Getting dairy cows pregnant presents a challenge in most herds. In recent years more emphasis has been placed on transition cow management in an attempt to improve both production and reproduction of cow's after they calve. How prepartum nutrition affects postpartum reproductive performance has been a difficult question to address through research. Typically 100 cows per treatment are required to identify significant changes in common reproductive outcomes, driving up the cost of research.
Recently researchers from the University of Illinois were able to combine data from seven studies to evaluate energy intake prepartum. They created two groups, one had NEL intake restricted to less than or equal to 100% of requirements (CE or controlled energy) and the other group was allowed ad libitum dry matter intake (HE or high energy). The data from 408 cows were then used to determine if reproductive performance in the subsequent lactation differed depending upon energy intake prepartum.
The CE diets fed during the studies summarized here were either of moderate energy, restricted to 80% of NRC requirements for NEL, or they were high-bulk, low energy type diets. The high-bulk diets prepartum were formulated with low-energy ingredients, such as straw or low-quality forage, so that cows could eat ad libitum without receiving excess energy.
There was no difference in days to first service between cows fed the HE or CE diets in either the far off or in the close-up dry period. Interestingly enough, the cows that were on the CE diet during the close-up period became pregnant ten days sooner than those on the HE diet.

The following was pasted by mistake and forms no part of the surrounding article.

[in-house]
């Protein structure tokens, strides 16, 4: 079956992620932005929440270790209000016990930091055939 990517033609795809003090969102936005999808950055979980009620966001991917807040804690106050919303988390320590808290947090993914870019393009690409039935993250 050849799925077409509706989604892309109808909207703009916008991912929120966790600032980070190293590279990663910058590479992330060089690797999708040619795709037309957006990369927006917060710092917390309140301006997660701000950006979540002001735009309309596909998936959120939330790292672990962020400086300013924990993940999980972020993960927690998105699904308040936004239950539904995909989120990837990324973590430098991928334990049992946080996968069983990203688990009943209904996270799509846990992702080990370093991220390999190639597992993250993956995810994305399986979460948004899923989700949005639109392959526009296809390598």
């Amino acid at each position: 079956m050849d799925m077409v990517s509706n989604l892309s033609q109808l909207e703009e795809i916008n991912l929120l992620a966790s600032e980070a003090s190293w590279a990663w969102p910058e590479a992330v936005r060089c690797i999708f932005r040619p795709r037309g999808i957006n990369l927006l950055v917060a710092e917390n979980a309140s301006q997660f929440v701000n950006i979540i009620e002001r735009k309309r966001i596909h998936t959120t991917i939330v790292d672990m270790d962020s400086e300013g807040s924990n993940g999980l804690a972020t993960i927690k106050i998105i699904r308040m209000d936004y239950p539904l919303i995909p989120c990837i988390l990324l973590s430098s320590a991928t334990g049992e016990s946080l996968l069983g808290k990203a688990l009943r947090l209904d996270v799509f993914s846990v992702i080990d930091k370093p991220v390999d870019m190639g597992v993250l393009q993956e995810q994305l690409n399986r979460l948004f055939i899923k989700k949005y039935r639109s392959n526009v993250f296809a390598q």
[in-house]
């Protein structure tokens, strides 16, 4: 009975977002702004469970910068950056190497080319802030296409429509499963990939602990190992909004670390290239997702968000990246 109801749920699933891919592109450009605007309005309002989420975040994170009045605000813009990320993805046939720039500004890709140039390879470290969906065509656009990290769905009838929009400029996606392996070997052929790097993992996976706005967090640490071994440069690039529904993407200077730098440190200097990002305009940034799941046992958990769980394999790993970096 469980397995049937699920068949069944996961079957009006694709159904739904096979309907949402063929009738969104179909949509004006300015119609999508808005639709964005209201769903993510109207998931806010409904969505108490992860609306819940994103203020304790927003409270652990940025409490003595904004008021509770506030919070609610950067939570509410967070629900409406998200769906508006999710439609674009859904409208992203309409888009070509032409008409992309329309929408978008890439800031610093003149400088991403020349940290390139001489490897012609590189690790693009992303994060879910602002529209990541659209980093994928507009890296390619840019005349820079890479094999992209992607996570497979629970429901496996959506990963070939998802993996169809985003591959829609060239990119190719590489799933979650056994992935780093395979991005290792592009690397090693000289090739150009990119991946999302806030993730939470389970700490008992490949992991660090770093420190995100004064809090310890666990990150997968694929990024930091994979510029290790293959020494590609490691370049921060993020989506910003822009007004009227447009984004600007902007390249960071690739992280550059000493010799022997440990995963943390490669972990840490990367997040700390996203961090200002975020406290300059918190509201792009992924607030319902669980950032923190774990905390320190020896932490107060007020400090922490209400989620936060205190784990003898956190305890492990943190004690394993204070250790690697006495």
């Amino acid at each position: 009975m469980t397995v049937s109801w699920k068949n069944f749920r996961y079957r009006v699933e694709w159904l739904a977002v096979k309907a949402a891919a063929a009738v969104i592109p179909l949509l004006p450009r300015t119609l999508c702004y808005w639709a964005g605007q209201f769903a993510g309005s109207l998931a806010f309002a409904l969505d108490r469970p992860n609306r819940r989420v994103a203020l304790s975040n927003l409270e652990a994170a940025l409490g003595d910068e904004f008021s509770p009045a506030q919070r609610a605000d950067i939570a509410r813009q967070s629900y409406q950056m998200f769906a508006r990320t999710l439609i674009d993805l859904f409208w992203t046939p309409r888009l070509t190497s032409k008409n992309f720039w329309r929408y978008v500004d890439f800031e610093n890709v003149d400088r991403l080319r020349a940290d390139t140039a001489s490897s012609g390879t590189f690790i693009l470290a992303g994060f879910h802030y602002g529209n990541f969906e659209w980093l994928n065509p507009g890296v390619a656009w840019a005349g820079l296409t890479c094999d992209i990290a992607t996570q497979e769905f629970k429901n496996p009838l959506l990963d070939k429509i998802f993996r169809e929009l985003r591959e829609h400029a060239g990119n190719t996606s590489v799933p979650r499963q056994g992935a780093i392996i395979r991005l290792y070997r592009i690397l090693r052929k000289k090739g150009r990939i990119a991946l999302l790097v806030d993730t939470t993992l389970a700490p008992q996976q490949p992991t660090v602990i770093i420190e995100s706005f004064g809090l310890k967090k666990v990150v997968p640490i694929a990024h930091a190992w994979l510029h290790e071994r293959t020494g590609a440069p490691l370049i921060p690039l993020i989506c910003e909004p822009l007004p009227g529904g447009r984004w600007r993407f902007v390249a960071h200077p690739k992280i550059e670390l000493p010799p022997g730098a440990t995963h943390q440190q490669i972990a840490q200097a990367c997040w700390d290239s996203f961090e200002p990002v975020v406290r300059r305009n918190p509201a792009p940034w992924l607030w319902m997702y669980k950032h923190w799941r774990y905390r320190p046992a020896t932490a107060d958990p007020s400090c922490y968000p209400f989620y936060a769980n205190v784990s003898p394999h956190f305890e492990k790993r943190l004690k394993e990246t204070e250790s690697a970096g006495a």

A subset of 69 cows was classified as either thin (n=43) or fat (n=26) at four weeks prior to calving. It took longer for the thin cows (median = 207 days) to become pregnant again than it did the fat cows (median = 116 d). A similar trend was seen at one week after calving, with thin cows taking longer to become pregnant again then those that were in moderate body condition (median = 170 and 148 days, respectively).
The cows fed the CE diets the last four weeks before calving lost less body condition during the first six weeks of lactation than those fed HE diets. In addition, there was a tendency for cows on the CE diet to consume more dry matter during the first four weeks after calving than those on the HE diet during the close-up period. These two factors indicate that the time cows are in negative energy balance after calving may be shortened. Reducing the time in negative energy balance may reduce the time to first ovulation, which is positively related to improved fertility.
Nonesterified fatty acids (NEFA) were lower during weeks one, two and three after calving if cows were fed CE diets during the far off dry period compared to cow fed the HE diets. Higher NEFA levels, indicative of fat mobilization, have been associated with increased risk of disease in this and other studies. Increased risk of disease has also been associated with decreased reproductive performance.
Controlling the energy intake of cows throughout the dry period appears to have long-term beneficial effects on reproduction. Although the exact mechanism by which this effect occurs was not determined, the beneficial effects may be a result of improved energy balance in the early postpartum period.